Masters students have a greater likelihood of securing an internship at the UN than undergraduates because of their knowledge and skills reservoir. For 60% UN internships, a masters is compulsory. Public Policy is also a great MSc that fills in gaps for UN projects. Keep an eye on their vacancy page and do thorough research on the role(s) you find interesting. Pay attention to the skills they need and the job description. 80% of being able to secure a UN internship is applying to the right one. If you apply to one that you do not have the experience/skills for, it’s just not going to happen (unless you have a source of course). The applications generally ask you to demonstrate how you meet the criteria and what exact examples you have that showcase your ability to get the job done. Choose the right perosnal example and tailor it to the competency they require.
7. How was your policy experience? What did you do on a day to day basis and did you enjoy?
Growing up, I thought of policy as one of my potential career routes. My role at BEIS offered a very unique opportunity and insight into working as a Social Researcher for the UK Government. I was allocated to the Social Research Fast Stream. I also had a mentor from another team that gave me further exposure across teams in the department.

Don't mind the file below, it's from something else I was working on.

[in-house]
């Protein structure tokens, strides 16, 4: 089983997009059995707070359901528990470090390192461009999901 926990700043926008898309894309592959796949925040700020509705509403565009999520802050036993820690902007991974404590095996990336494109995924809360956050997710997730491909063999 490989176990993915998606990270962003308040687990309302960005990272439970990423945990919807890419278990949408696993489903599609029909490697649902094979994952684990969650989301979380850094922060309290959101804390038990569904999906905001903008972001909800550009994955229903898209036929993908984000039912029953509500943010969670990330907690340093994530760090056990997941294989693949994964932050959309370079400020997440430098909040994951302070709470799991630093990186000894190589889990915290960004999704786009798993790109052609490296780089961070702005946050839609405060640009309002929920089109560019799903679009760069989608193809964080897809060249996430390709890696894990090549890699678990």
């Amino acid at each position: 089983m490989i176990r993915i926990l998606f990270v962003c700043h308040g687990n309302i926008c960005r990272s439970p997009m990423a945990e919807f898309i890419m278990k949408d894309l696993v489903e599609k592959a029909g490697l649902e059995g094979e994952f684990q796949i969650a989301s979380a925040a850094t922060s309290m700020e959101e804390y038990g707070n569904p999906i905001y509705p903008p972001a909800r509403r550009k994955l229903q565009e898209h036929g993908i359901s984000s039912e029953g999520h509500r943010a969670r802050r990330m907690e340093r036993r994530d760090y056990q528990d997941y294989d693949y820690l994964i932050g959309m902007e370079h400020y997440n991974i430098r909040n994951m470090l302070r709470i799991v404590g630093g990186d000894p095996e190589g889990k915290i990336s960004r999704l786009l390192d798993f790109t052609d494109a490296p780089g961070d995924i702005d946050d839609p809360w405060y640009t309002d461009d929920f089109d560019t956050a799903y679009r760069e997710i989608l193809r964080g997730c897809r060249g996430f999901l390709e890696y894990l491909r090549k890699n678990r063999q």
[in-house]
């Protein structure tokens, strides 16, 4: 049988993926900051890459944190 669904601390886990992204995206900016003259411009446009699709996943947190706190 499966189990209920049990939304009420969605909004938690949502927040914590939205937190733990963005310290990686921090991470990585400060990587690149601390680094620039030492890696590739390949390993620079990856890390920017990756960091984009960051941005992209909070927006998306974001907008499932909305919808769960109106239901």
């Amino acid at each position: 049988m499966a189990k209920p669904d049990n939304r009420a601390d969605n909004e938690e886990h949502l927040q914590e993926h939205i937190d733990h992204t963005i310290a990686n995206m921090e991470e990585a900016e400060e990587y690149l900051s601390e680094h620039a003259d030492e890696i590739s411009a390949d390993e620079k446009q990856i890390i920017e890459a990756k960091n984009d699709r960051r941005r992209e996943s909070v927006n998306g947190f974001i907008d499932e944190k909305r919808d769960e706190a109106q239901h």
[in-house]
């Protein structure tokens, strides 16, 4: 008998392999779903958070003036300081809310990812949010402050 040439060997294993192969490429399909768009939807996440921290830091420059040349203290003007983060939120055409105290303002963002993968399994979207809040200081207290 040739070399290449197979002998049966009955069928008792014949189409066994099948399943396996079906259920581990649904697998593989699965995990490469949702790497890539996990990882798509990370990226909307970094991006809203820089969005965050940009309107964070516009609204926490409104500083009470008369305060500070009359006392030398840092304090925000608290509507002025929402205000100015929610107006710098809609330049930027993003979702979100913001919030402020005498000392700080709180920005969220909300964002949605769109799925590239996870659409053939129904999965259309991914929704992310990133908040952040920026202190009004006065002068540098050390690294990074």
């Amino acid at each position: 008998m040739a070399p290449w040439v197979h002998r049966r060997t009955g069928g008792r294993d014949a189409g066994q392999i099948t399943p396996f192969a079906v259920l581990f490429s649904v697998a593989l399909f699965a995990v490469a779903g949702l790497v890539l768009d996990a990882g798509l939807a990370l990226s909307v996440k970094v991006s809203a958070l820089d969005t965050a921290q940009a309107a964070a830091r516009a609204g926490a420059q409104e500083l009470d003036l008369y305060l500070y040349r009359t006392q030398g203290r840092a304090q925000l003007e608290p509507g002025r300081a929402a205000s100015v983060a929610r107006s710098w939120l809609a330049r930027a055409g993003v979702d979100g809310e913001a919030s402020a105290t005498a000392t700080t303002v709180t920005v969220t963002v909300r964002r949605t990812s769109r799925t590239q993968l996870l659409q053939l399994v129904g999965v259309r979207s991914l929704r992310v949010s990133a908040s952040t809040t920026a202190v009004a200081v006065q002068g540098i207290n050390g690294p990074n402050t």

I was primarily responsible for a literature review drawing together the available evidence on the home retrofit market. The literature review fed into policy development for the Buildings Mission ambition to halve the cost of retrofit by 2050. This is one of the Grand Challenges and a key area for the Energy Efficiency and Local (EEL) policy team. My review was added to the evidence base for EELs work on home retrofit as part of their action plan, drawn up in response to the responses to the ‘Building a Market for Energy Efficiency ‘ consultation. I also identified evidence gaps and helped to scope out future research into home retrofit, in particular the UK retrofit supply chain. I was interpreting data, developing a narrative around the key findings, designing and delivering presentations to senior colleagues and MPs – I loved it all.
8. Where should I start if i feel like I don’t have the network to get opportunities?